— The suspect was first spotted on a security camera as he began to climb the subway station stairs to the 18th Avenue F. train platform in Brooklyn at 6:25 a.m., according to one law enforcement official with direct knowledge of the investigation.
— He then switched to the A train at Jay St./MetroTech stop in Brooklyn before leaving the train at the Port Authority Bus Terminal stop in Manhattan, the same law enforcement official says.
— Grainy surveillance footage shows commuters walking through a tunnel when a burst of smoke erupts into the hallway, quickly filling it. Commuters flinch and take cover. When the smoke clears, a man can be seen lying on the ground in the hallway.
— Ullah, on his way to carrying out the attack, posted on Facebook, saying, “Trump you failed to protect your nation,” according to a criminal complaint.
— Recent Israeli actions in Gaza compelled Ullah to carry out the attack, a law enforcement source said. The suspect was upset, in his words, with the “incursion into Gaza,” the source said, but did not elaborate on what incursion he may have been alluding to. Israel launched airstrikes this weekend against what it said were Hamas targets in Gaza after several rockets were fired out of Gaza toward Israel. This came amid widespread protests over President Trump’s move to recognize Jerusalem as the capital of Israel.
— In conversations with authorities, Ullah pledged allegiance to ISIS, according to one law enforcement official with direct knowledge of the investigation.
— “I did it for the Islamic State,” Ullah told investigators, according to the federal complaint.
— Ullah’s ISIS radicalization began in 2014, according to the complaint.
— He began researching how to build improvised explosive devices about a year ago, began collecting the necessary items two to three weeks ago, and built the bomb in his home a week ago, the complaint states.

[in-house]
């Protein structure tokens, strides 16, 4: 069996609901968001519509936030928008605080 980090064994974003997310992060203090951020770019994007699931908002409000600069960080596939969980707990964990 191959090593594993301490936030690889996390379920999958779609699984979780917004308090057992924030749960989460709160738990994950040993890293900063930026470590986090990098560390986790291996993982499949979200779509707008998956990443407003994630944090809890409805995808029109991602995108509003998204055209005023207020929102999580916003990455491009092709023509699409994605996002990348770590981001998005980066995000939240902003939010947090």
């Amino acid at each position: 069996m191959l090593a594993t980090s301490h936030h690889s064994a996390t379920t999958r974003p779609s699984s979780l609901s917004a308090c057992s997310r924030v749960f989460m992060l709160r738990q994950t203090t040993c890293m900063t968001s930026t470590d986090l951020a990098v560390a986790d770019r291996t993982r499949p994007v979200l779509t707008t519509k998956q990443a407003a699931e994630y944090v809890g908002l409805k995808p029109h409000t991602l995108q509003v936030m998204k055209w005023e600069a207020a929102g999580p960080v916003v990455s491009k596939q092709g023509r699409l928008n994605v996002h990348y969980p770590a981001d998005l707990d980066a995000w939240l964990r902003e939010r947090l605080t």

— A passport in his name with a handwritten message — “O America, die in your rage” — was recovered by investigators.
— Ullah told investigators he was motivated in part by pro-ISIS Christmas attack propaganda circulated about a month ago online with an image of Santa Claus over Times Square, a law enforcement source told CNN.
— One of his goals in the attack was to terrorize as many people as possible — on a workday, the complaint said.
— “Ullah had apparently hoped to die in his own misguided rage, taking as many innocent people as he could with him,” Kim told reporters.
— Ullah held a New York City Taxi and Limousine Commission for-hire vehicle driver’s license from March 2012 through March 2015, NYC TLC Deputy Commissioner for Public Affairs Allan J. Fromberg said in a statement to CNN.
— That license lapsed and was not renewed in March 2015, Fromberg said.
— Ullah was not licensed to drive a NYC yellow taxi, he said.
— “As taxi and for-hire vehicle drivers are independent contractors and not employees, I have no way of knowing whether he drove for any particular base, or whether he simply got the license but didn’t drive at all,” Fromberg said. “That said, since he held an FHV license, if in fact he did drive, we do know that it could not have been a yellow taxi.”
— Alan Butrico owns a residential building next door to the building where he says Ullah and his family live.
— Butrico said Ullah lives in the basement, his sister on the first floor and his brother on the top floor.
— Neighbors told Butrico they had heard fighting and yelling at Ullah’s home during the past two nights.
This story has been updated with more information based on a federal criminal complaint against Ullah.